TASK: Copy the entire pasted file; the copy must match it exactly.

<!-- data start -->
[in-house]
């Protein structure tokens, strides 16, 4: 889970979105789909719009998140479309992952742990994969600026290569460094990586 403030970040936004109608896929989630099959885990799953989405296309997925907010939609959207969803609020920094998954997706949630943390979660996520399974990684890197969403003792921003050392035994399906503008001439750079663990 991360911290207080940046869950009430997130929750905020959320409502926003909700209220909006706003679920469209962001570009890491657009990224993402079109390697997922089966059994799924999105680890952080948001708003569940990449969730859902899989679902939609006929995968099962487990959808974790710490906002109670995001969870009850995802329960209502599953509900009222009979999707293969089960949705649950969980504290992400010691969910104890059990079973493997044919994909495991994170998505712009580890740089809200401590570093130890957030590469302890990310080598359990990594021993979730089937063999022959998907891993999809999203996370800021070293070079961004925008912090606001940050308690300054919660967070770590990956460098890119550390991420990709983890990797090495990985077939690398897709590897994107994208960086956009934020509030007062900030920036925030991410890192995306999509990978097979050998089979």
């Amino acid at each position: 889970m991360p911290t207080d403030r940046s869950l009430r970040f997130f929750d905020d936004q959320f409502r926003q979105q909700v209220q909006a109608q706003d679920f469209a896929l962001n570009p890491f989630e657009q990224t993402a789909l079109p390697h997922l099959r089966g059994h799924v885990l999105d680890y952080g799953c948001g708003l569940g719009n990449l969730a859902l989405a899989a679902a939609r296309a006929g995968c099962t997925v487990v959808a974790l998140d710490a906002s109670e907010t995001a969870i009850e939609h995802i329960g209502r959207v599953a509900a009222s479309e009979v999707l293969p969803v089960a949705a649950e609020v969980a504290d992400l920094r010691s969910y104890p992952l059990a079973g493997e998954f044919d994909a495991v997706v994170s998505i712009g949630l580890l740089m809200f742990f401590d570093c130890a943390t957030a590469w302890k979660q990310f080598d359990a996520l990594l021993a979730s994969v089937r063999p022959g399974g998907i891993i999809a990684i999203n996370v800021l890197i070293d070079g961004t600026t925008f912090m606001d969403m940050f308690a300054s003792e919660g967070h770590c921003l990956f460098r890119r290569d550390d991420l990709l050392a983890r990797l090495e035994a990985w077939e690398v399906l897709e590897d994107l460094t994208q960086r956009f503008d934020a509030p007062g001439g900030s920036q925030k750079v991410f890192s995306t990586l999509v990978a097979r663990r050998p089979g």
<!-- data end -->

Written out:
[in-house]
């Protein structure tokens, strides 16, 4: 889970979105789909719009998140479309992952742990994969600026290569460094990586 403030970040936004109608896929989630099959885990799953989405296309997925907010939609959207969803609020920094998954997706949630943390979660996520399974990684890197969403003792921003050392035994399906503008001439750079663990 991360911290207080940046869950009430997130929750905020959320409502926003909700209220909006706003679920469209962001570009890491657009990224993402079109390697997922089966059994799924999105680890952080948001708003569940990449969730859902899989679902939609006929995968099962487990959808974790710490906002109670995001969870009850995802329960209502599953509900009222009979999707293969089960949705649950969980504290992400010691969910104890059990079973493997044919994909495991994170998505712009580890740089809200401590570093130890957030590469302890990310080598359990990594021993979730089937063999022959998907891993999809999203996370800021070293070079961004925008912090606001940050308690300054919660967070770590990956460098890119550390991420990709983890990797090495990985077939690398897709590897994107994208960086956009934020509030007062900030920036925030991410890192995306999509990978097979050998089979």
């Amino acid at each position: 889970m991360p911290t207080d403030r940046s869950l009430r970040f997130f929750d905020d936004q959320f409502r926003q979105q909700v209220q909006a109608q706003d679920f469209a896929l962001n570009p890491f989630e657009q990224t993402a789909l079109p390697h997922l099959r089966g059994h799924v885990l999105d680890y952080g799953c948001g708003l569940g719009n990449l969730a859902l989405a899989a679902a939609r296309a006929g995968c099962t997925v487990v959808a974790l998140d710490a906002s109670e907010t995001a969870i009850e939609h995802i329960g209502r959207v599953a509900a009222s479309e009979v999707l293969p969803v089960a949705a649950e609020v969980a504290d992400l920094r010691s969910y104890p992952l059990a079973g493997e998954f044919d994909a495991v997706v994170s998505i712009g949630l580890l740089m809200f742990f401590d570093c130890a943390t957030a590469w302890k979660q990310f080598d359990a996520l990594l021993a979730s994969v089937r063999p022959g399974g998907i891993i999809a990684i999203n996370v800021l890197i070293d070079g961004t600026t925008f912090m606001d969403m940050f308690a300054s003792e919660g967070h770590c921003l990956f460098r890119r290569d550390d991420l990709l050392a983890r990797l090495e035994a990985w077939e690398v399906l897709e590897d994107l460094t994208q960086r956009f503008d934020a509030p007062g001439g900030s920036q925030k750079v991410f890192s995306t990586l999509v990978a097979r663990r050998p089979g």